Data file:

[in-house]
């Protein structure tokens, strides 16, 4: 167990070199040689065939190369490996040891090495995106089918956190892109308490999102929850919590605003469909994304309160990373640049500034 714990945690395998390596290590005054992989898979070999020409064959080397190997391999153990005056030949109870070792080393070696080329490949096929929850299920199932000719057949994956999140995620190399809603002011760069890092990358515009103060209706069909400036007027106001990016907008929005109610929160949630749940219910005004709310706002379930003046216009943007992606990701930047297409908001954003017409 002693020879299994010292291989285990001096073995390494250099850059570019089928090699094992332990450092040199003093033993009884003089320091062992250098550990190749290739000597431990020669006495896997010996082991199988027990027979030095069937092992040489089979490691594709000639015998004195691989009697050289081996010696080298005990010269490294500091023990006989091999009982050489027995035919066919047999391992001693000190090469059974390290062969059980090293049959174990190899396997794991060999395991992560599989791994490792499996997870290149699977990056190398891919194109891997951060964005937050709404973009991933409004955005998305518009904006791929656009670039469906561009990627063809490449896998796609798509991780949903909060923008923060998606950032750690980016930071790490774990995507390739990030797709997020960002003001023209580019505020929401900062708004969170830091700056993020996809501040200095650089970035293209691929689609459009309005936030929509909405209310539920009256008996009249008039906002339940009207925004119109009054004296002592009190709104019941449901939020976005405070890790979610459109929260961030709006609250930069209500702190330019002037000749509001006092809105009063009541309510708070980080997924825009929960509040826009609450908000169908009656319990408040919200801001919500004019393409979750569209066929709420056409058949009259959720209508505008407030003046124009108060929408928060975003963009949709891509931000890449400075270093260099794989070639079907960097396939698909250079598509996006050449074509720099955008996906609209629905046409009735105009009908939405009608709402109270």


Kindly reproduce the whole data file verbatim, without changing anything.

[in-house]
């Protein structure tokens, strides 16, 4: 167990070199040689065939190369490996040891090495995106089918956190892109308490999102929850919590605003469909994304309160990373640049500034 714990945690395998390596290590005054992989898979070999020409064959080397190997391999153990005056030949109870070792080393070696080329490949096929929850299920199932000719057949994956999140995620190399809603002011760069890092990358515009103060209706069909400036007027106001990016907008929005109610929160949630749940219910005004709310706002379930003046216009943007992606990701930047297409908001954003017409 002693020879299994010292291989285990001096073995390494250099850059570019089928090699094992332990450092040199003093033993009884003089320091062992250098550990190749290739000597431990020669006495896997010996082991199988027990027979030095069937092992040489089979490691594709000639015998004195691989009697050289081996010696080298005990010269490294500091023990006989091999009982050489027995035919066919047999391992001693000190090469059974390290062969059980090293049959174990190899396997794991060999395991992560599989791994490792499996997870290149699977990056190398891919194109891997951060964005937050709404973009991933409004955005998305518009904006791929656009670039469906561009990627063809490449896998796609798509991780949903909060923008923060998606950032750690980016930071790490774990995507390739990030797709997020960002003001023209580019505020929401900062708004969170830091700056993020996809501040200095650089970035293209691929689609459009309005936030929509909405209310539920009256008996009249008039906002339940009207925004119109009054004296002592009190709104019941449901939020976005405070890790979610459109929260961030709006609250930069209500702190330019002037000749509001006092809105009063009541309510708070980080997924825009929960509040826009609450908000169908009656319990408040919200801001919500004019393409979750569209066929709420056409058949009259959720209508505008407030003046124009108060929408928060975003963009949709891509931000890449400075270093260099794989070639079907960097396939698909250079598509996006050449074509720099955008996906609209629905046409009735105009009908939405009608709402109270």